Access denied: New CCPA report documents impact of 15 years of privatization and underfunding on seniors’ care
More than 15 years of underfunding, privatization and fragmentation of seniors’ care has left many seniors and their families struggling to access health services, according to a new Canadian Centre for Policy Alternatives report on declining access to care homes, assisted living and in-home care.
The report, Privatization and Declining Access to BC Seniors’ Care: An Urgent Call for Policy Change, uses data obtained from the BC Ministry of Health to track the access to home and residential care.
Authored by CCPA research associate Andy Longhurst, the study is the most recent product of a 17-year-old collaboration between the progressive think tank and the Hospital Employees’ Union research department that has also produced three other reports on the topic.
Alarmingly, the situation facing B.C. seniors has deteriorated over that period – with less access to publicly funded home support, residential care and assisted living today compared to 2001.
- Between 2001 and 2016, the number of residential care and assisted living spaces relative to the population 75 years and older declined by 20 per cent. And there was a reduction in access in every health authority.
- B.C.’s seniors have less access to publicly funded home support today than in 2001. There was a 30 per cent decline between 2001 and 2016 in home support clients as a proportion of the 75-year-plus age group.
The report also documents the unrelenting privatization of publicly subsidized residential care over the last decade and a half, and the risks that accompany this trend. Since 2001, beds operated by for-profit companies increased by 42 per cent while the number operated by health authorities and non-profit groups declined by 11 per cent.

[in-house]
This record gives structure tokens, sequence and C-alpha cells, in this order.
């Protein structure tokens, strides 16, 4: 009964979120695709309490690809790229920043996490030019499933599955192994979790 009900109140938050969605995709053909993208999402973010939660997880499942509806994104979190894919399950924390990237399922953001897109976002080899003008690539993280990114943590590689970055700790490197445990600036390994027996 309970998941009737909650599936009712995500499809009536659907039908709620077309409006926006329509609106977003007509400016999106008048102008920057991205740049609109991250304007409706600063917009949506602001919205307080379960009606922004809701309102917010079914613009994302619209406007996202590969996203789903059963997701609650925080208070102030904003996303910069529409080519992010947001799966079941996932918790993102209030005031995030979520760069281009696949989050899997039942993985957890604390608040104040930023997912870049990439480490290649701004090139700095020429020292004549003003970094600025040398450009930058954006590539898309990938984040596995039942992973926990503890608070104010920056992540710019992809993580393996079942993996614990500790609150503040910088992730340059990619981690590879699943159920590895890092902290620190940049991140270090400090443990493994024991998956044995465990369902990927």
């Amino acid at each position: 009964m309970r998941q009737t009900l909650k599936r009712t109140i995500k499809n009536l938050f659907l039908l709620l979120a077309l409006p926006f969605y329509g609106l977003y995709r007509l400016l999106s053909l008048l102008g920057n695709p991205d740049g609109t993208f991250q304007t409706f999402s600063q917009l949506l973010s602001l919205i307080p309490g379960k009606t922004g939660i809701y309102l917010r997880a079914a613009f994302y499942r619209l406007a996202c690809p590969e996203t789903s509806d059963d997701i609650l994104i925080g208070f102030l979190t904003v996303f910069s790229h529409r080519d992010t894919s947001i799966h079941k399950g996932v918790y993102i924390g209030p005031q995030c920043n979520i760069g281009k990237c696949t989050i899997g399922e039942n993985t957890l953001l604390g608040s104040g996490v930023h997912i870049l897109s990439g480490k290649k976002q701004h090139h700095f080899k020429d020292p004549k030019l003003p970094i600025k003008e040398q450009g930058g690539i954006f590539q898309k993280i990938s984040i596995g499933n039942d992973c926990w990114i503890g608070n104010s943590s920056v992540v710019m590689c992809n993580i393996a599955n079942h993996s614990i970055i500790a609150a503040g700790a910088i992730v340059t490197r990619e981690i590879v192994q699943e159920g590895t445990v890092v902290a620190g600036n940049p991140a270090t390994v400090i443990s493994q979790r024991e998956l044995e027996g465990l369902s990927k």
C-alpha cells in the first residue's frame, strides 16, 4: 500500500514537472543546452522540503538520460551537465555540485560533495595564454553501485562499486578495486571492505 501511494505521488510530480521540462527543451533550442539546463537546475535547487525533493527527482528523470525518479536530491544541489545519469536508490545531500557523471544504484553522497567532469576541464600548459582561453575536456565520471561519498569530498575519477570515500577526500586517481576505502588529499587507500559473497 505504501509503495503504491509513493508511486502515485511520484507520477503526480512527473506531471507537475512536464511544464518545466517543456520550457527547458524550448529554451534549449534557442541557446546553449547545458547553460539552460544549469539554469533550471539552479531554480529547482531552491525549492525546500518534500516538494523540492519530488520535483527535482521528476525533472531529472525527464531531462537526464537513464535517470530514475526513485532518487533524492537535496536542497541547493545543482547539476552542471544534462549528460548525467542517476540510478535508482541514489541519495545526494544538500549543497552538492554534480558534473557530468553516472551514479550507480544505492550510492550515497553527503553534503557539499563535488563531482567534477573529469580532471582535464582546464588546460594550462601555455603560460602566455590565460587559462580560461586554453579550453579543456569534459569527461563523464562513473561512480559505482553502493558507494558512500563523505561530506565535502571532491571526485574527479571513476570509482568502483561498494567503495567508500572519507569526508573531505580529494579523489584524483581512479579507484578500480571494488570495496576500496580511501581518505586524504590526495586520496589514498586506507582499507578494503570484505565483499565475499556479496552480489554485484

The negative impact of for-profit delivery on care quality is well documented in the academic research – and HEU members are very familiar with the disruption in the continuity of care that results from downward pressure on wages and repeated contracting out.
The report also documents the role that better home and community care play in reducing hospital overcrowding and surgical wait times, and producing better health outcomes for all British Columbians.
HEU secretary-business manager Jennifer Whiteside says the report paints a damning picture of the state of seniors’ care after 15 years of privatization, underfunding and mismanagement.
“We have much work ahead of us to repair the damage, and strengthen the entire continuum of services that exist to support seniors’ health needs,” says Whiteside.
“Our recent campaign to increase staffing levels in care homes has met with significant community support and forced government to act,” adds Whiteside.
“But we must continue to pressure government for increased funding, more accountability for these funds, and action to end the mass firings of care staff which so profoundly undermines the quality of care.”